‘India lost the first one day international to England by 104 runs’—Fact

‘The fissures created by the Nuclear deal have led the government into a crisis of survival’—Inference 

In my view they would be the best practice material for solving this question type.

Exercises

Question 1:

A.Yet neither America nor the world seems to see it that way.

B.A crowd of two million or more is making its way to Washington, DC, to witness the inauguration of Mr. Obama.

C.All will do so in a spirit that has been missing for a while—one of optimism.

D.Because he is young, handsome and intelligent, and also because as the child of a Kansan and a Kenyan he reconciles in his own person one of the world’s most hateful divisions, Mr Obama carries with him the hopes of the planet.

(a) FFJJ                       (b) JFJJ

(c) JJJJ                        (d) IIIJ

(e) JJII

Question 2:

A.This does not mean that America should become more isolationist.

B.No one seriously imagines that peace can come to the Middle East without America.

C.Yet a president who understands, as Mr. Bush did not, that America is not the uncontested hyper power of the 1990s—one who values “soft power” more than the hard version—will be a change for the better.

D.An America led by such a man will listen more carefully to and work more closely with allies and rivals, will strive harder to respect the laws it has signed up to and might enter into new commitments, for instance to tackle climate change.

(a) IIII                       (b) JJJJ

(c) IIJJ                       (d) JJII

(e) FFJI

Question 3:

A.George the Second disdained the rules of governance established by his forefathers. He wiretapped citizens without authority, secretly permitted the use of torture and dismissed prosecutors on political grounds.

B.Citi will still receive its share of revenue from the joint venture, which overtakes the troubled Bank of America-Merrill Lynch combination as the world’s largest broker by number of advisers, but there is no question who will be in charge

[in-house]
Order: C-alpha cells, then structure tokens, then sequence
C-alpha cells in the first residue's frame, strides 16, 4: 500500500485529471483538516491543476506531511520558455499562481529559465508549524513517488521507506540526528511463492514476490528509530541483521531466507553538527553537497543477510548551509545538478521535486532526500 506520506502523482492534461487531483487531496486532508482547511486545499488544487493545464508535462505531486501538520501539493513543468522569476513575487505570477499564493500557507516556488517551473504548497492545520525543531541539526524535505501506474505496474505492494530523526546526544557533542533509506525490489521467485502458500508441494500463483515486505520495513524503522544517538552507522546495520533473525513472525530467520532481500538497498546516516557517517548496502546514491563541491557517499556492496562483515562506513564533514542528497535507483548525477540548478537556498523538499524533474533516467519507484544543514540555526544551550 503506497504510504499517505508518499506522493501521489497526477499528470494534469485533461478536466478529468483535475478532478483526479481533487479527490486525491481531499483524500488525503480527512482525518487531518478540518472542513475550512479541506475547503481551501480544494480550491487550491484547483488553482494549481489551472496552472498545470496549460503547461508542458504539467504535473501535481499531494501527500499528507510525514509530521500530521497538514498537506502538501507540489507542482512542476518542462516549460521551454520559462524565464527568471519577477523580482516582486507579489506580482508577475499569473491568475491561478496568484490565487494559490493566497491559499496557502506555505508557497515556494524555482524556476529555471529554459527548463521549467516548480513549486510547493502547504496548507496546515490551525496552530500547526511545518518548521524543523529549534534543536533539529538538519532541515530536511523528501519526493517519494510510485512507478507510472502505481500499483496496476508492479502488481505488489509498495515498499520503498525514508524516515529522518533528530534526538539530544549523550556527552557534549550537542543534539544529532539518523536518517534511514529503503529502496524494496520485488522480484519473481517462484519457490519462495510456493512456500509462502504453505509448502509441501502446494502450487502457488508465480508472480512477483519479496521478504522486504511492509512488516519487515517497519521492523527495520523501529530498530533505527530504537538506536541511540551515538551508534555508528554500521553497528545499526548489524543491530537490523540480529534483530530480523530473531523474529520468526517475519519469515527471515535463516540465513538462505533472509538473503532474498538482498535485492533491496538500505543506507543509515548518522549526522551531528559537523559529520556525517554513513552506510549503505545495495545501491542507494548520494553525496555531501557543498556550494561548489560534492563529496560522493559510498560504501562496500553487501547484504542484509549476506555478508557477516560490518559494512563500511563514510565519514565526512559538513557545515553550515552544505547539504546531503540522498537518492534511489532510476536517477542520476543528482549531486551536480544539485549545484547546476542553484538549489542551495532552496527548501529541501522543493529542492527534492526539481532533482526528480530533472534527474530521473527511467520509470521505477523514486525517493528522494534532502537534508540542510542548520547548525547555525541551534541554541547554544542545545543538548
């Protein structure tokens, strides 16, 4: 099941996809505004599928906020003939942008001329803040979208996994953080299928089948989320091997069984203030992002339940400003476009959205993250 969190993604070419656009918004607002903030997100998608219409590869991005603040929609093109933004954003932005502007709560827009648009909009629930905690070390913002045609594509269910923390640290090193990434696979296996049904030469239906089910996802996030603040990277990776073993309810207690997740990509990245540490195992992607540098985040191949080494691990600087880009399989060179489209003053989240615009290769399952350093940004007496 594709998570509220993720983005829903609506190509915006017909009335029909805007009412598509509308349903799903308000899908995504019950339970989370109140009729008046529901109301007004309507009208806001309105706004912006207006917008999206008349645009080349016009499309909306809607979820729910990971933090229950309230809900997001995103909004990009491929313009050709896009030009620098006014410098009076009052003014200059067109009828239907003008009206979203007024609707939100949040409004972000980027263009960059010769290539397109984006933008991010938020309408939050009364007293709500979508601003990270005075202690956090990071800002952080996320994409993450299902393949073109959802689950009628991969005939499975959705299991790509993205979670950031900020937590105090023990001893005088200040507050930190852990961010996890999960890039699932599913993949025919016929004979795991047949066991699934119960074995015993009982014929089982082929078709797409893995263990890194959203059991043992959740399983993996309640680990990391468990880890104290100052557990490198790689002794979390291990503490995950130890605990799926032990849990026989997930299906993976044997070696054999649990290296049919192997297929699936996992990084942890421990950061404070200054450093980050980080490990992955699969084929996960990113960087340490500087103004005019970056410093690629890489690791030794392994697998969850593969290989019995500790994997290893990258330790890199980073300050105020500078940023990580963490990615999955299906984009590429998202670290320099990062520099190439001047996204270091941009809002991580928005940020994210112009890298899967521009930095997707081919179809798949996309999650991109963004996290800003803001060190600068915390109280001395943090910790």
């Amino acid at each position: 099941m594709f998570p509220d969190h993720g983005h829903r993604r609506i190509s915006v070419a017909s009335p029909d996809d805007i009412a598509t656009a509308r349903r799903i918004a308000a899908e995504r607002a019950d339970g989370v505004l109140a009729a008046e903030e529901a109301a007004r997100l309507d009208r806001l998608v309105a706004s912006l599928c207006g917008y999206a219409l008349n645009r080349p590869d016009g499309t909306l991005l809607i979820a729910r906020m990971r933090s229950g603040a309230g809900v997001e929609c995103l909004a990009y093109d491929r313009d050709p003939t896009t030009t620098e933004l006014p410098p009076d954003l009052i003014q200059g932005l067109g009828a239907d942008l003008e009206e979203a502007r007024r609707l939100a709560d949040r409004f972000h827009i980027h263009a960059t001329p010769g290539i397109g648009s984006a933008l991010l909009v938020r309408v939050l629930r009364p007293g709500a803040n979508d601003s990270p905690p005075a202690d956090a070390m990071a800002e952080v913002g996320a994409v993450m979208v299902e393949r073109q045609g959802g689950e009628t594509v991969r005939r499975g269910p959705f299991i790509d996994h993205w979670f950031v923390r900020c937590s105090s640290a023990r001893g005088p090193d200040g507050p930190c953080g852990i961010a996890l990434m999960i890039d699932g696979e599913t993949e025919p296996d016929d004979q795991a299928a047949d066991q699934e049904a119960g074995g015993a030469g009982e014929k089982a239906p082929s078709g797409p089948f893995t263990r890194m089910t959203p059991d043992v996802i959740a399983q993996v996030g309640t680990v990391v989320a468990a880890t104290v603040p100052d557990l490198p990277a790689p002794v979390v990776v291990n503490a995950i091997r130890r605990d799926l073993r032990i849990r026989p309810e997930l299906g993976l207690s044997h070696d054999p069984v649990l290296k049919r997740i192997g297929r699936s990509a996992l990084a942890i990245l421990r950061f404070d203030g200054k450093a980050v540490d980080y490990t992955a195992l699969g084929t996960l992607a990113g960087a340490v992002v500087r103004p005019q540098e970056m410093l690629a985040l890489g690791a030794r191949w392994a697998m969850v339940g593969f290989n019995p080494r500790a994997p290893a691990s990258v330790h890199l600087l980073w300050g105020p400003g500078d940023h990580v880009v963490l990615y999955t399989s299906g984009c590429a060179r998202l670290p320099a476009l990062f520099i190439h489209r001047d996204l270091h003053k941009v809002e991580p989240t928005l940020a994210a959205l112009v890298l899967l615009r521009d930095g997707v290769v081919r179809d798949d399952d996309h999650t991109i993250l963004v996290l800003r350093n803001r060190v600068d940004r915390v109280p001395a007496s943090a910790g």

C.Initial word of the deal sent Citi’s share price skidding on January 12th, as investors reasoned that the bank must be desperate if it was choosing to sell one of its best assets.

D.Without reform of expensive entitlements, the federal government faces bankruptcy

(a) FIFI                       (b) FFFJ

(c) JJFI                       (d) FFFF

(e) JFJF

Question 4:

A.Cutting entitlements at the same time as buying hundreds of billions of dollars-worth of bad loans from Wall Street is difficult politics, to say the least.

B.Subjects were presented simultaneously with one visual and one auditory stimulus and were instructed to decide whether these stimuli referred to the same object or not. Thus, we demonstrate how brain activation for audiovisual integration depends on the verbal content of the stimuli, even when stimulus and task processing differences are controlled.

C.This instructor will never pass more than 20 people in an Intermediate Algebra class.The last four semesters the instructor taught Intermediate Algebra, no more than 20 people passed the class.

D.“I don’t believe it has been developing slowly,” Nahamoo says. “We’re trying to develop machines that expose intelligence by transforming sound into text that carries meaning, which is a very complicated problem we’re trying to solve. … We have been solving different aspects of the problem, but it’s not a simple problem.”

(a) JIIF                       (b) FFIJ

(c) FFFF                    (d) JJII

(e) IIFJ

Question 5:

A.Nahamoo says 1,000 hours of recorded speech is considered the minimum database required for a building respectable system. And markoff notes that Google, in a technical paper on building large models for machine translation, wrote that the system used 2 trillion “tokens,” or words.

B.While all the other students wrote a ten-page final exam for Dr. Hayakawa, I brought a typewriter and wrote a fifty-page final exam. It might have been on the basis of this that I received the special scholarship.